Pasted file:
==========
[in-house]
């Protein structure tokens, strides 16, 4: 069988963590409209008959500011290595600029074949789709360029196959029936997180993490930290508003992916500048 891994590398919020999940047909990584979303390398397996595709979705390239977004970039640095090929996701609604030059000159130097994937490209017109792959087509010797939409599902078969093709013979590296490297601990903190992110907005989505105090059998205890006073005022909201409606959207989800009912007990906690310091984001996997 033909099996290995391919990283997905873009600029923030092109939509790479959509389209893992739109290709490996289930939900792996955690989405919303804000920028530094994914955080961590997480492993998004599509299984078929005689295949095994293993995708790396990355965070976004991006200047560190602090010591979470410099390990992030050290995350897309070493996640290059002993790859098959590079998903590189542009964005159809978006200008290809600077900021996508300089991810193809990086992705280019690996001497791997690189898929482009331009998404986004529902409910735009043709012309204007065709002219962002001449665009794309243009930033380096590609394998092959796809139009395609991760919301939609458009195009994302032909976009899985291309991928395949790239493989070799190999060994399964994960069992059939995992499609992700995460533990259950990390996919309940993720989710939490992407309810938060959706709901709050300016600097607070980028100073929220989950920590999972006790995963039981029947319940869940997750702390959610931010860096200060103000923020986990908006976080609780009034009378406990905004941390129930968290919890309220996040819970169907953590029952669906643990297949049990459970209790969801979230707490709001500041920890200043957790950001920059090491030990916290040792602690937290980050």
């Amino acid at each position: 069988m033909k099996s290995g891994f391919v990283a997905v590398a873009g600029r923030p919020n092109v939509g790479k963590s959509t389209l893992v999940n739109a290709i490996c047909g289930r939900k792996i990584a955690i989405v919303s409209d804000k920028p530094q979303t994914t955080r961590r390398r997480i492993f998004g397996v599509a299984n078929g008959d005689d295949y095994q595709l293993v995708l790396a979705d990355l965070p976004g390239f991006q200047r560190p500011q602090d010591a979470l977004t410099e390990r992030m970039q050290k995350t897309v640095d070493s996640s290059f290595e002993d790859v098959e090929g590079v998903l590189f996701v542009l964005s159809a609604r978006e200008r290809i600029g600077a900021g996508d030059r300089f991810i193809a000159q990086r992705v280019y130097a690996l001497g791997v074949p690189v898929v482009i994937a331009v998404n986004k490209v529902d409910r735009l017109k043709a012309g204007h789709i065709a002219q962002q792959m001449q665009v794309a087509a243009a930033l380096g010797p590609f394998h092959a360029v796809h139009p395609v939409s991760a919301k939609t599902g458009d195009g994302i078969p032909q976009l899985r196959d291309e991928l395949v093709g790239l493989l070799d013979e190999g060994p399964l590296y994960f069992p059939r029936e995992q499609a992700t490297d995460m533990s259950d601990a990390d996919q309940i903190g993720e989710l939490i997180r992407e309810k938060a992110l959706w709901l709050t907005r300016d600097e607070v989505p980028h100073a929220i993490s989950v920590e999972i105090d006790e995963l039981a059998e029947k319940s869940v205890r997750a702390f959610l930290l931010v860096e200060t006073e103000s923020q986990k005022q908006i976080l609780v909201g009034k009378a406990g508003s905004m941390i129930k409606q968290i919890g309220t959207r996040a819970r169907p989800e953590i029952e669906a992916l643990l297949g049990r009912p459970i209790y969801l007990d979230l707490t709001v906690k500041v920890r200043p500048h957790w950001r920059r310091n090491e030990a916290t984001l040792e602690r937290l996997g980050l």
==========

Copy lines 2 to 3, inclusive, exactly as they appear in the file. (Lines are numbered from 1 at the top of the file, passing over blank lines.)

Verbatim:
């Protein structure tokens, strides 16, 4: 069988963590409209008959500011290595600029074949789709360029196959029936997180993490930290508003992916500048 891994590398919020999940047909990584979303390398397996595709979705390239977004970039640095090929996701609604030059000159130097994937490209017109792959087509010797939409599902078969093709013979590296490297601990903190992110907005989505105090059998205890006073005022909201409606959207989800009912007990906690310091984001996997 033909099996290995391919990283997905873009600029923030092109939509790479959509389209893992739109290709490996289930939900792996955690989405919303804000920028530094994914955080961590997480492993998004599509299984078929005689295949095994293993995708790396990355965070976004991006200047560190602090010591979470410099390990992030050290995350897309070493996640290059002993790859098959590079998903590189542009964005159809978006200008290809600077900021996508300089991810193809990086992705280019690996001497791997690189898929482009331009998404986004529902409910735009043709012309204007065709002219962002001449665009794309243009930033380096590609394998092959796809139009395609991760919301939609458009195009994302032909976009899985291309991928395949790239493989070799190999060994399964994960069992059939995992499609992700995460533990259950990390996919309940993720989710939490992407309810938060959706709901709050300016600097607070980028100073929220989950920590999972006790995963039981029947319940869940997750702390959610931010860096200060103000923020986990908006976080609780009034009378406990905004941390129930968290919890309220996040819970169907953590029952669906643990297949049990459970209790969801979230707490709001500041920890200043957790950001920059090491030990916290040792602690937290980050």
């Amino acid at each position: 069988m033909k099996s290995g891994f391919v990283a997905v590398a873009g600029r923030p919020n092109v939509g790479k963590s959509t389209l893992v999940n739109a290709i490996c047909g289930r939900k792996i990584a955690i989405v919303s409209d804000k920028p530094q979303t994914t955080r961590r390398r997480i492993f998004g397996v599509a299984n078929g008959d005689d295949y095994q595709l293993v995708l790396a979705d990355l965070p976004g390239f991006q200047r560190p500011q602090d010591a979470l977004t410099e390990r992030m970039q050290k995350t897309v640095d070493s996640s290059f290595e002993d790859v098959e090929g590079v998903l590189f996701v542009l964005s159809a609604r978006e200008r290809i600029g600077a900021g996508d030059r300089f991810i193809a000159q990086r992705v280019y130097a690996l001497g791997v074949p690189v898929v482009i994937a331009v998404n986004k490209v529902d409910r735009l017109k043709a012309g204007h789709i065709a002219q962002q792959m001449q665009v794309a087509a243009a930033l380096g010797p590609f394998h092959a360029v796809h139009p395609v939409s991760a919301k939609t599902g458009d195009g994302i078969p032909q976009l899985r196959d291309e991928l395949v093709g790239l493989l070799d013979e190999g060994p399964l590296y994960f069992p059939r029936e995992q499609a992700t490297d995460m533990s259950d601990a990390d996919q309940i903190g993720e989710l939490i997180r992407e309810k938060a992110l959706w709901l709050t907005r300016d600097e607070v989505p980028h100073a929220i993490s989950v920590e999972i105090d006790e995963l039981a059998e029947k319940s869940v205890r997750a702390f959610l930290l931010v860096e200060t006073e103000s923020q986990k005022q908006i976080l609780v909201g009034k009378a406990g508003s905004m941390i129930k409606q968290i919890g309220t959207r996040a819970r169907p989800e953590i029952e669906a992916l643990l297949g049990r009912p459970i209790y969801l007990d979230l707490t709001v906690k500041v920890r200043p500048h957790w950001r920059r310091n090491e030990a916290t984001l040792e602690r937290l996997g980050l």